Fitzpatrick says she does think the city is getting safer, and she has a very specific reason. Two years ago, a gunman fired into the playground behind her youth center. Fitzpatrick ducked and retreated into the center’s bathroom, where she dialed 911. It took 45 minutes for police to respond, and the officer left the scene without finding her. In mid-March of this year, another gunman shot one of the boys who uses the youth center. The boy had reached the center’s front door, where Fitzpatrick ran out to perform first aid, and she soon saw something out of the corner of her eye. “There was this mountain of a man, standing over us,” she says. An officer had arrived less than three minutes after the shooting. “He was just there, standing between us and the corner where the shooting had happened, at great risk to himself, guarding over us.”
Fitzpatrick knows people are skeptical about whether crime is actually down and whether NOLA for Life actually works. She also knows what she’s seen firsthand. “Because of personal experience,” she says, “I feel safer now than I did two years ago.”
(Source: FBI Uniform Crime Reports, with a Governing calculation of the 2015 rate based on a population estimate from the U.S. Census.)
When murders rose in early 2015, West and his team decided to revisit their original assessment of violent crime from three years before. What they feared was that a turf war between gangs was responsible for the wave of gun deaths. Instead, they found that a new problem had cropped up. Group-involved murders continued to decline, but domestic violence incidents had increased. The city hired more detectives to work domestic violence cases and changed 911 dispatch protocols so that police would respond faster to domestic violence calls. It expanded training for officers to identify patterns of abuse before they become deadly. The police also noticed a new concentration of group-involved murders in a neighborhood that NOLA for Life hadn’t targeted, prompting the Multiagency Gang Unit and outreach workers from CeaseFire to focus more of their time on that neighborhood.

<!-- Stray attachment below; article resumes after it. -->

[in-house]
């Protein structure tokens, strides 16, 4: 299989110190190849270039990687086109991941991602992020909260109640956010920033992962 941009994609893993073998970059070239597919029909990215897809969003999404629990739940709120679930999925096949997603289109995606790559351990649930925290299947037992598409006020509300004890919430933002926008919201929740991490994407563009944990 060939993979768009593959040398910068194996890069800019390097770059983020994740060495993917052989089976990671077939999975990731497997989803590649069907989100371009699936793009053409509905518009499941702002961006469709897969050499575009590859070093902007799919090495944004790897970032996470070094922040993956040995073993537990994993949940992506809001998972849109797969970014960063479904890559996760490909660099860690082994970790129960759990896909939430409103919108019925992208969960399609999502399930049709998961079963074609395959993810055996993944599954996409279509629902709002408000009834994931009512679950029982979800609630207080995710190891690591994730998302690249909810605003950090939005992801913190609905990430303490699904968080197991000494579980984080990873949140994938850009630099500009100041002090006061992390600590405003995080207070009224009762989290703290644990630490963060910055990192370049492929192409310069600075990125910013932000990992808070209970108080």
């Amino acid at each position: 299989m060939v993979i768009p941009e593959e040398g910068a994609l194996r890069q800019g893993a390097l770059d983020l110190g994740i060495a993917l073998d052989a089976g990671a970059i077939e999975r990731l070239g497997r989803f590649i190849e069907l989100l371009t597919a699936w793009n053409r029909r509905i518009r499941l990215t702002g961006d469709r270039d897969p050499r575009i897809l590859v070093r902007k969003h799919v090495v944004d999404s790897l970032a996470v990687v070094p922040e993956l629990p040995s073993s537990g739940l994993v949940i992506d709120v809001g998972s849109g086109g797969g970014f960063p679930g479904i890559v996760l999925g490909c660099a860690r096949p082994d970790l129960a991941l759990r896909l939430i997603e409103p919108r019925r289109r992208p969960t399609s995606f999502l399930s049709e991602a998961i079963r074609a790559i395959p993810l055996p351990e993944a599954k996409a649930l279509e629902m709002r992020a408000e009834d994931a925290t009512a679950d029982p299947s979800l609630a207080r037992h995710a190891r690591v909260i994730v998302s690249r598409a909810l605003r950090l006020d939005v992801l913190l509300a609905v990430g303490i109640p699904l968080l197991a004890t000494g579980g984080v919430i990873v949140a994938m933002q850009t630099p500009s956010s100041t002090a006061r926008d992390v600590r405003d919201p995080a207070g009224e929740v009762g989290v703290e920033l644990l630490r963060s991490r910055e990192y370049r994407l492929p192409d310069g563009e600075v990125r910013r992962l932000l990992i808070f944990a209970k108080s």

After reviewing the crime data, West’s team concluded that the homicide numbers in the first quarter of 2015 were abnormally high, and the numbers would level off over time. “A lot of what we were doing didn’t need to change,” West says. Sure enough, the second half of the year was just shy of the lowest number of murders in a six-month period since the 1970s. After a rocky start, homicides in 2015 ended about 9 percent higher than the year before, still one of the lowest murder tallies in 25 years. The lower level of violence carried over into the first two months of this year, leading The Louisiana Weekly to report in early March that the city was on pace for fewer murders than at any time since 1969. “My response was, it’s really early,” West says. “I think some amount of consistency on both sides helps. Good or bad, it’s just too short of a time frame to really judge.” Maybe West was correct to be cautious. This March saw one of the bloodiest weeks in recent memory, casting doubt on the prospects of another annual decline.
*This story has been updated to reflect the results of an analysis by the Brennan Center for Justice that was released after the May print issue of the magazine went to press.